of rage that went through him was almost overwhelming. He was not
at all sorry that Pfaster was dead.

"I hate that what I did in that one moment has such consequences," she
said. "And I'm sorry, Mulder--I saw your face after I shot him, and
I'm sorry. You deserve a partner whom you can trust."

"I do trust you, Scully. Of course I do." He squeezed her hand for
emphasis. "You deserve a partner who you can trust, too, and instead
you have someone who's pointed a gun at you." His legs were getting
sore, and he shifted to a kneeling position, which brought their
faces to the same height. He could smell the faint scent of mint
toothpaste on her breath, and understood in a flash of intuition that
she had stopped on her way to his office to vomit.

"You've never pulled the trigger," she said softly, but her hand was
pliant and warm in his.


"Tell me something honestly? Your first thought, when you
saw what I'd done--what were you thinking?"

He didn't speak immediately. "When I was driving over," he finally
responded, and met her eyes so that she would know that his pause
had not been to construct a lie, "I had plenty of time to construct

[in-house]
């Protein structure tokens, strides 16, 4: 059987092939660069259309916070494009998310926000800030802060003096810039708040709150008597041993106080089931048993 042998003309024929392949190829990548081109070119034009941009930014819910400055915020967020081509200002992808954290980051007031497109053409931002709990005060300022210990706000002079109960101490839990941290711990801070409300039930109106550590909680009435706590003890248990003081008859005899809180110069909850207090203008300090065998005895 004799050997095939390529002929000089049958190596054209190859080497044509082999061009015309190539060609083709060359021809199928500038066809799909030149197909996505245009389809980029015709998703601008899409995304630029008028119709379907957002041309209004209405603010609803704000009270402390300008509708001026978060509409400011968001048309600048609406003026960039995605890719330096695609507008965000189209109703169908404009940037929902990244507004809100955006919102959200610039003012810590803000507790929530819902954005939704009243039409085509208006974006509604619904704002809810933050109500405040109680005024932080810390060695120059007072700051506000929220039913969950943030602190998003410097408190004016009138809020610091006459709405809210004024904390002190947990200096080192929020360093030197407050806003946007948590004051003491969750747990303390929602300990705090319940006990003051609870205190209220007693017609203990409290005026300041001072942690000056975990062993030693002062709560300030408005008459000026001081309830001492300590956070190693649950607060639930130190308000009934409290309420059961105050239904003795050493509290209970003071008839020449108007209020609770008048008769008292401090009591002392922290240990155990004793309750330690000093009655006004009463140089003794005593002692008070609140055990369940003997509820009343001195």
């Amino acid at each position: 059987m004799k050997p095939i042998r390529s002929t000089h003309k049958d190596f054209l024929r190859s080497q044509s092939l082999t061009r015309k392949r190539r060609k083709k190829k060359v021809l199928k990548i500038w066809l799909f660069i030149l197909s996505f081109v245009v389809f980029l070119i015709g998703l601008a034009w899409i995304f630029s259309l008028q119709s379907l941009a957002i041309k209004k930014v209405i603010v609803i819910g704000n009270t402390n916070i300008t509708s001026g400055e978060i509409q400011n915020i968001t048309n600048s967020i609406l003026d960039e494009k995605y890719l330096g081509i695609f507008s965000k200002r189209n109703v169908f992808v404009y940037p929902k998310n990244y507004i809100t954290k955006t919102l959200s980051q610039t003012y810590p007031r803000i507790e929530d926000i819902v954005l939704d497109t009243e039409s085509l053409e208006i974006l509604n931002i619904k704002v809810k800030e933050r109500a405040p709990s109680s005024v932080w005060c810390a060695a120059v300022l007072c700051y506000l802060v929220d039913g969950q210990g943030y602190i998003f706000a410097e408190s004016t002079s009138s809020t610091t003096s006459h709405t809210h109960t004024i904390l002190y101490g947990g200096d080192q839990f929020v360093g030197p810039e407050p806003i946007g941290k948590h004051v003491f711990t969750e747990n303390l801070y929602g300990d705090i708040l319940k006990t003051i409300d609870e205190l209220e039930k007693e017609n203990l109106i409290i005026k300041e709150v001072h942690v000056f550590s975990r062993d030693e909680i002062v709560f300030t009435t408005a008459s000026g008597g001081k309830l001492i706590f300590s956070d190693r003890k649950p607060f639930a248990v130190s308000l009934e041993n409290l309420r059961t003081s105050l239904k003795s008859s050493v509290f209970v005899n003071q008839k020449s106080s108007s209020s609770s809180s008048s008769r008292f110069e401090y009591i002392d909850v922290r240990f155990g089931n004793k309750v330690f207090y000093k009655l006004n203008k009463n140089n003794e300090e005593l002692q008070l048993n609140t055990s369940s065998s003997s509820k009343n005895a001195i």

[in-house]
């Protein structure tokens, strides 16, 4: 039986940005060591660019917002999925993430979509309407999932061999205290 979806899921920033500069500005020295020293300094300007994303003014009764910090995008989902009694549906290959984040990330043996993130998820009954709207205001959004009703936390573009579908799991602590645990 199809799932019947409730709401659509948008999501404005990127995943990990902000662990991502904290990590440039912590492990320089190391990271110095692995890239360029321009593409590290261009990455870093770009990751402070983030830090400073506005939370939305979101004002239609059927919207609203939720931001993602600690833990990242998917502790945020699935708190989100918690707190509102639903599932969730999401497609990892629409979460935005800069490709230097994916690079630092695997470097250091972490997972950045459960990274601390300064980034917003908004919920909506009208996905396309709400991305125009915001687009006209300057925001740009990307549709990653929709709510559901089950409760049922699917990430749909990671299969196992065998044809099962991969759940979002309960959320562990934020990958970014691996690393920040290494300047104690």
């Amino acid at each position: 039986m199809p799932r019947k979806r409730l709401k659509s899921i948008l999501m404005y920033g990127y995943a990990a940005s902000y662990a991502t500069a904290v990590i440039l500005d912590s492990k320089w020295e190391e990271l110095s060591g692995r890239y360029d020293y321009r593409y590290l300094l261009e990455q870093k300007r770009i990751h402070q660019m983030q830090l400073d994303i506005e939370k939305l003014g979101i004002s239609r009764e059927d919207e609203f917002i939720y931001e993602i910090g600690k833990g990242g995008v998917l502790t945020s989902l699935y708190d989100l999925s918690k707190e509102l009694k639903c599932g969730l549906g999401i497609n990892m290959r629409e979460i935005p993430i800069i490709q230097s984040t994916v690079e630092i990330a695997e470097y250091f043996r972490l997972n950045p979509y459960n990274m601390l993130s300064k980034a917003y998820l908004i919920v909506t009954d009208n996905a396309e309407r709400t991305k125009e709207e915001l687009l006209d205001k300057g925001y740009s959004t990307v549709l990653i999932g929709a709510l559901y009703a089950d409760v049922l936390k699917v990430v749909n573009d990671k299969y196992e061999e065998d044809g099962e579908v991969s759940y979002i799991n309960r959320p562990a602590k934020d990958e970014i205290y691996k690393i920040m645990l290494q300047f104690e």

scenarios--what might have happened to you, what might be happening,
what he might do when I came in. And I'd planned what I would do if
he had hurt you. If he had--" he choked to a halt, and let his
eyes drop to her hand, wrapped in his. "He wouldn't have walked out of
that apartment alive, unarmed or not. And my first thought was--
surprise. Because I hadn't expected you to do that. I'd thought--I'd
thought it would be me."

"But it wasn't," she whispered. He was surprised when she tilted
forward, resting her head on his shoulder. He wrapped his free arm
around her lightly, gently, hoping to avoid the bruises. "Oh, God,
this isn't going to be easy to live with."

"But you're going to live," he said, muffled, into her hair. "And--
shit, Scully, I'm unbelievably grateful for that."

"Those poor women." He felt her start to shake under his arm, a fine
tremor. "What he did to them..."

He moved his hand up to smooth her hair, careful to avoid the bump.
"It'll be all right," he said.

"It won't for them."

"His actions hurt a lot of good people," he said. "And Scully--if
you're grieving for those people--that includes you." Her trembling
was growing steadily stronger. "That includes you," he repeated,
and held her as she shook, and shook, and did not cry.


feedback always appreciated at marianicole29@yahoo.com